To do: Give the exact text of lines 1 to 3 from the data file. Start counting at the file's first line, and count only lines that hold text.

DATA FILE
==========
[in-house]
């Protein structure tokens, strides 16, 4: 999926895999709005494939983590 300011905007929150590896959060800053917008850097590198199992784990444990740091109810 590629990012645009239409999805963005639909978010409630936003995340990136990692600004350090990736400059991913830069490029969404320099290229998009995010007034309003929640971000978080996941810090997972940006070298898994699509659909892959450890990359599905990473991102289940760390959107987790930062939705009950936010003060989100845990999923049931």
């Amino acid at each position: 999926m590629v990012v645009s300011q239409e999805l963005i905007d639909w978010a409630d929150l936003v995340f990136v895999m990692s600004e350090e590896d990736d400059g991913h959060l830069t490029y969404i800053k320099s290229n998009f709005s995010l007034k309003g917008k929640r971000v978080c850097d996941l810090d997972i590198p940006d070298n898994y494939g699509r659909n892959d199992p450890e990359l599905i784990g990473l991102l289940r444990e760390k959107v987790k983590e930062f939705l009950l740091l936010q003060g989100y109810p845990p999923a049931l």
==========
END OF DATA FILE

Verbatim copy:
[in-house]
């Protein structure tokens, strides 16, 4: 999926895999709005494939983590 300011905007929150590896959060800053917008850097590198199992784990444990740091109810 590629990012645009239409999805963005639909978010409630936003995340990136990692600004350090990736400059991913830069490029969404320099290229998009995010007034309003929640971000978080996941810090997972940006070298898994699509659909892959450890990359599905990473991102289940760390959107987790930062939705009950936010003060989100845990999923049931």
């Amino acid at each position: 999926m590629v990012v645009s300011q239409e999805l963005i905007d639909w978010a409630d929150l936003v995340f990136v895999m990692s600004e350090e590896d990736d400059g991913h959060l830069t490029y969404i800053k320099s290229n998009f709005s995010l007034k309003g917008k929640r971000v978080c850097d996941l810090d997972i590198p940006d070298n898994y494939g699509r659909n892959d199992p450890e990359l599905i784990g990473l991102l289940r444990e760390k959107v987790k983590e930062f939705l009950l740091l936010q003060g989100y109810p845990p999923a049931l």